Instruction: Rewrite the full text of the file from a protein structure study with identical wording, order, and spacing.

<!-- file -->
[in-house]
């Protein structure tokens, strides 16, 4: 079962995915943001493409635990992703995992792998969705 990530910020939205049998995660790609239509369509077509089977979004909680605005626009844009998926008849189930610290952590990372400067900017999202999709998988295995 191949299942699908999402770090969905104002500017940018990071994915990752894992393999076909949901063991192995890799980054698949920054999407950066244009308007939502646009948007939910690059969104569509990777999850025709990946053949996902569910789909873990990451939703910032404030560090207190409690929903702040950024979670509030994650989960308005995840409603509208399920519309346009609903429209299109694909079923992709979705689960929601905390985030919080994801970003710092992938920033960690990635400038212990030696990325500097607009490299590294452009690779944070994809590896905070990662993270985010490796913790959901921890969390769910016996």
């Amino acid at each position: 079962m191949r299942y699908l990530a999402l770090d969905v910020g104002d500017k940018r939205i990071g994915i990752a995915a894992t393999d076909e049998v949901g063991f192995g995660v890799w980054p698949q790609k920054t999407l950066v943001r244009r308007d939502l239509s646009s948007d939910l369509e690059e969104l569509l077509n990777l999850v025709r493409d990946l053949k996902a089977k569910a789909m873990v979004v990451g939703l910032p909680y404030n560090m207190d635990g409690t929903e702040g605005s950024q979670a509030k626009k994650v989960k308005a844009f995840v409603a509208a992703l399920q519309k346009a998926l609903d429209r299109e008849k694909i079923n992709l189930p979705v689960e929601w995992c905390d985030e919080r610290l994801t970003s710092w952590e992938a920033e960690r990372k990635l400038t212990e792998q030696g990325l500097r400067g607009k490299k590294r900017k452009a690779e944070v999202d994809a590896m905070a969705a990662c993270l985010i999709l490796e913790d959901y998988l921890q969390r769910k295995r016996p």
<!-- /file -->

[in-house]
């Protein structure tokens, strides 16, 4: 079962995915943001493409635990992703995992792998969705 990530910020939205049998995660790609239509369509077509089977979004909680605005626009844009998926008849189930610290952590990372400067900017999202999709998988295995 191949299942699908999402770090969905104002500017940018990071994915990752894992393999076909949901063991192995890799980054698949920054999407950066244009308007939502646009948007939910690059969104569509990777999850025709990946053949996902569910789909873990990451939703910032404030560090207190409690929903702040950024979670509030994650989960308005995840409603509208399920519309346009609903429209299109694909079923992709979705689960929601905390985030919080994801970003710092992938920033960690990635400038212990030696990325500097607009490299590294452009690779944070994809590896905070990662993270985010490796913790959901921890969390769910016996």
């Amino acid at each position: 079962m191949r299942y699908l990530a999402l770090d969905v910020g104002d500017k940018r939205i990071g994915i990752a995915a894992t393999d076909e049998v949901g063991f192995g995660v890799w980054p698949q790609k920054t999407l950066v943001r244009r308007d939502l239509s646009s948007d939910l369509e690059e969104l569509l077509n990777l999850v025709r493409d990946l053949k996902a089977k569910a789909m873990v979004v990451g939703l910032p909680y404030n560090m207190d635990g409690t929903e702040g605005s950024q979670a509030k626009k994650v989960k308005a844009f995840v409603a509208a992703l399920q519309k346009a998926l609903d429209r299109e008849k694909i079923n992709l189930p979705v689960e929601w995992c905390d985030e919080r610290l994801t970003s710092w952590e992938a920033e960690r990372k990635l400038t212990e792998q030696g990325l500097r400067g607009k490299k590294r900017k452009a690779e944070v999202d994809a590896m905070a969705a990662c993270l985010i999709l490796e913790d959901y998988l921890q969390r769910k295995r016996p």